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Task #2792

Improvement of PME gather and spread CUDA kernels

Added by Jonathan Vincent 12 months ago. Updated 18 days ago.

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Description

There are some performance issues with the CUDA gather and spread kernels

  • The spread kernel is limited by global memory instruction throughput (i.e. the hardware units dealing with global memory are running at capacity)
  • There is a memory latency issue for the initial read of the charges and positions into shared memory in the spread kernel. This would be the new problem once the global memory problems are fixed.

The obvious solution to the first part is to recalculate the spline coefficients and derivatives in the gather kernel rather than writing them into global memory and reloading them.

For the second problem, the atom charges and positions are loaded into shared memory because of the way the spline coefficients are calculated. The number of calculations is DIM*atomsPerBlock*Order (3*2*4=24 currently). This is then spread over either 6 threads (with PME_GPU_PARALLEL_SPLINE=0) or 24 threads (with PME_GPU_PARALLEL_SPLINE=1). The way the atoms are allocated to the threads is different to the spread charges which is why the charges and positions need to be in global memory currently.

If the thread ordering of the spline calculations is changed so that the same threads deal with just one atom both when calculating the spline coefficients and when spreading the charges the load to shared memory could be eliminated. This would potentially make going to higher orders more complicated, but assuming order=4 is all we need for a reasonably long time seems like a safe assumption.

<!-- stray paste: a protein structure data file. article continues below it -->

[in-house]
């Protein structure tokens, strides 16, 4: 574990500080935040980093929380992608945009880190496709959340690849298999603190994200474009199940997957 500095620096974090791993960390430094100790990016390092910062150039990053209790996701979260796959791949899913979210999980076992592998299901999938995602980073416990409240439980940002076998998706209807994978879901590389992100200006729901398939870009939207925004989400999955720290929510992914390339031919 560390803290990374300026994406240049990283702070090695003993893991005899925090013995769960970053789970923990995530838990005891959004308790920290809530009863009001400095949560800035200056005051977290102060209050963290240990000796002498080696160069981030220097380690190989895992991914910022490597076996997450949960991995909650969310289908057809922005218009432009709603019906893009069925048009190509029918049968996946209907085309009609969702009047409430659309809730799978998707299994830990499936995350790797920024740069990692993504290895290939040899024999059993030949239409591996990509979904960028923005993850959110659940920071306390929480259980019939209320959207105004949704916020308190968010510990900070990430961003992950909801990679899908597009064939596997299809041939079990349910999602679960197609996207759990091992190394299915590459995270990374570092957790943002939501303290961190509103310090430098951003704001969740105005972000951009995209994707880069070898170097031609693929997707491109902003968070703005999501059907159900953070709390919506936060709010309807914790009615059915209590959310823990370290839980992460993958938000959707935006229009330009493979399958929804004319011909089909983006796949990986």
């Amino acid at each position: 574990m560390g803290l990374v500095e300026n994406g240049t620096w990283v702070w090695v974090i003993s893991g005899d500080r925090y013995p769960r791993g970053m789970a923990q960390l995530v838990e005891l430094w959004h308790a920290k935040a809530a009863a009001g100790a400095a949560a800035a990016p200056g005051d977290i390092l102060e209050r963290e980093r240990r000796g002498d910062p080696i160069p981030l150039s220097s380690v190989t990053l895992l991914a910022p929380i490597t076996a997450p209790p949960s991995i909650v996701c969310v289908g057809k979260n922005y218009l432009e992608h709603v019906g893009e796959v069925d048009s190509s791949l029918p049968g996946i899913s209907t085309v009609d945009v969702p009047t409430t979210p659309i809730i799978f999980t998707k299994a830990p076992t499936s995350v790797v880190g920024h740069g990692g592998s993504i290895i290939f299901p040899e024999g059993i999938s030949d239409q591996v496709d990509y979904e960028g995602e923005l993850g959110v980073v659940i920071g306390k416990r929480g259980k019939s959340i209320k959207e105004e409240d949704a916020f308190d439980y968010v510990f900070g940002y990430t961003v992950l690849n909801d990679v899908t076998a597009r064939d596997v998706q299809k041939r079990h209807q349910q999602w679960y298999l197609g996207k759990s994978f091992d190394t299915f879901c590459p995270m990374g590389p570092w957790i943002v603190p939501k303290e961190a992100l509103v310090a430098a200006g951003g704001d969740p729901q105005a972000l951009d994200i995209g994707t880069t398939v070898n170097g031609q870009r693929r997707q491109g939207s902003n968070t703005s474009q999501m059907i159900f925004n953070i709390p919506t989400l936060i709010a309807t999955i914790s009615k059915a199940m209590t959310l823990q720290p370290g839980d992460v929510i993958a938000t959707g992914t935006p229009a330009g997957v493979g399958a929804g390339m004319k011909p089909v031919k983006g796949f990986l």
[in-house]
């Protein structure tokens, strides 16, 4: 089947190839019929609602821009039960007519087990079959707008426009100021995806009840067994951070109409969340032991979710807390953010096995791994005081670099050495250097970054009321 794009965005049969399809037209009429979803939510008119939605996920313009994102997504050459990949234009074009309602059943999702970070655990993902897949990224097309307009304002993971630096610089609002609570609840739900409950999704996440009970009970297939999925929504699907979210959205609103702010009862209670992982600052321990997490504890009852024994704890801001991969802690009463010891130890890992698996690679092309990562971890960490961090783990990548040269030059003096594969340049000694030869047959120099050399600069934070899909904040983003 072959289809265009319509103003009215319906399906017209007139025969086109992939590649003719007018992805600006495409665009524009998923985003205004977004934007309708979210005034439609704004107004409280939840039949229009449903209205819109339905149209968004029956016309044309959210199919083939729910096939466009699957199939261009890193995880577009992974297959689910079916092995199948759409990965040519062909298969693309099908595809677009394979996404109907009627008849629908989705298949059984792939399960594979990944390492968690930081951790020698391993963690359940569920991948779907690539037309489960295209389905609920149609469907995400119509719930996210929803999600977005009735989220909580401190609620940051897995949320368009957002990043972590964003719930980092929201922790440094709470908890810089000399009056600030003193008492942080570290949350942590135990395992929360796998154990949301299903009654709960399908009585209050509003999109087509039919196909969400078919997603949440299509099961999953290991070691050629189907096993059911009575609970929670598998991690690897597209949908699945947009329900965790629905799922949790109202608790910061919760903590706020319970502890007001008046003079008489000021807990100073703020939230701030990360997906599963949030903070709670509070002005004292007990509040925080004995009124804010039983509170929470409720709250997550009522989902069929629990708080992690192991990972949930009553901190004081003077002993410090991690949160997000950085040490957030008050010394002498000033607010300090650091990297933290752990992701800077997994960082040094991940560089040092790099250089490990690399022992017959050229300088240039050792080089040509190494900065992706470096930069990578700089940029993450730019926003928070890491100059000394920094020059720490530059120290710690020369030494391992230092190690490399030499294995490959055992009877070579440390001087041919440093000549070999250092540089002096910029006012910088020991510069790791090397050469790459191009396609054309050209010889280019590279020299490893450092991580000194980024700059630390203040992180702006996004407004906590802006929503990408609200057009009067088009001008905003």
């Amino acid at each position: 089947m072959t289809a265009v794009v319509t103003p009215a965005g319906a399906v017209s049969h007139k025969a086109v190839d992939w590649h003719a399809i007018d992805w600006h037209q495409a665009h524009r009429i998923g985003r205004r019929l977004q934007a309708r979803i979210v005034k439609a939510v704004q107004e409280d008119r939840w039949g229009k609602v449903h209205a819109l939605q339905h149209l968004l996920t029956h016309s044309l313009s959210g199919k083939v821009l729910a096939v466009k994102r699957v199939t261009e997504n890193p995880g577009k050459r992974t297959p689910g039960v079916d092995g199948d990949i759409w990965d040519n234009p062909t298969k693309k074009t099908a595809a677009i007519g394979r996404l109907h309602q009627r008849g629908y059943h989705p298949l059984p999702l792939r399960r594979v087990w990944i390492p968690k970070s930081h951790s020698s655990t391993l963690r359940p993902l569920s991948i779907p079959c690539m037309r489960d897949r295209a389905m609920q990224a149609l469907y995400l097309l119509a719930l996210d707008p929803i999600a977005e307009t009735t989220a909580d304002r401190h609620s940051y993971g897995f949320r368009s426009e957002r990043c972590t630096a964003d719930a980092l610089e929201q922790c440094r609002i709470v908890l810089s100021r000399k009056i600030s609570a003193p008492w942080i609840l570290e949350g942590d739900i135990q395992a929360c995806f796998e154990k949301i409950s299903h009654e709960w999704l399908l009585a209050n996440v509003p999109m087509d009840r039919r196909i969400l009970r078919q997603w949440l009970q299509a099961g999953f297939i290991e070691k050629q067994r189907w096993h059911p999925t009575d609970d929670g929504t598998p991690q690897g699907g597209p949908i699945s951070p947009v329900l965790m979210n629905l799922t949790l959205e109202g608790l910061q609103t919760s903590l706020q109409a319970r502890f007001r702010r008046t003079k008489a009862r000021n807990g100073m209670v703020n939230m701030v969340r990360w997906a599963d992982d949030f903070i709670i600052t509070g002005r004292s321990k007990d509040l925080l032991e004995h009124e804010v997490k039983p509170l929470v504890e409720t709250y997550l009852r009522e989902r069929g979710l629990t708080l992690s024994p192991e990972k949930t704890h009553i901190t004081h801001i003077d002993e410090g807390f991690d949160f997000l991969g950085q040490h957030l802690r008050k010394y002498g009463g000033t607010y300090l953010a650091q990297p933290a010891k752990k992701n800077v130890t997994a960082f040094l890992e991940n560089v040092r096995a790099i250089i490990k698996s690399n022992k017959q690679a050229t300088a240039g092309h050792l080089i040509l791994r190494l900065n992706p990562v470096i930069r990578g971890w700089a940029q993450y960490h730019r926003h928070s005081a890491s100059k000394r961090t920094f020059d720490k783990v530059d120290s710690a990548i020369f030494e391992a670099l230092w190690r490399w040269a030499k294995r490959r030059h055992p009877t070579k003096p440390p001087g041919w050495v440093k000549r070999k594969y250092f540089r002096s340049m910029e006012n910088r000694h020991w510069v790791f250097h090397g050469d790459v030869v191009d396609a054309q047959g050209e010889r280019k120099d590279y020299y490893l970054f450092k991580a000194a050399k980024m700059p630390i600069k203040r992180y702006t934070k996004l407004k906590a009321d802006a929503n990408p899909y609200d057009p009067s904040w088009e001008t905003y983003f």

Using a larger spline order allows for a smaller PME grid size so would be most appropriate for larger systems, and at that point it should be appropriate to run with fewer threads per atom. STMV with 1,000,000 atoms for example has around 75 waves on a V100 with order*order (16) threads per atom, so instead using 1 thread per atom and 5 waves should be reasonable, and make using higher order splines simpler. For smaller sizes this is less useful because of the tail effects.

In the short term changing the code so that PME_GPU_PARALLEL_SPLINE=1 is turned on (which also requires two additional syncwarps after the shared memory operations with the Volta threading model) helps with the examples I have. It was not obvious to me why PME_GPU_PARALLEL_SPLINE=0 helps in any situation currently. The spline work is gated by localCheck which for PME_GPU_PARALLEL_SPLINE=0 requires orderIndex (= threadWarpIndex / (atomsPerWarp * DIM) ) to be 0, so only 6 threads per warp are active with DIM=3 and atomsPerWarp=2. The alternative is 24 active threads in the warp (with order index 0-3). So the penalty for PME_GPU_PARALLEL_SPLINE=1 is you do some redundant work and use 24 threads in the warp rather than just 6, which seems unimportant. The advantage is that all 24 threads write to global memory at the same time, which improves coalescing compared to 6 threads writing 4 times each. This seems like a simple change that for my runs on Cellulose on a V100 decreased the spread kernel time from 470 ns to 400 ns (using a separate PME GPU).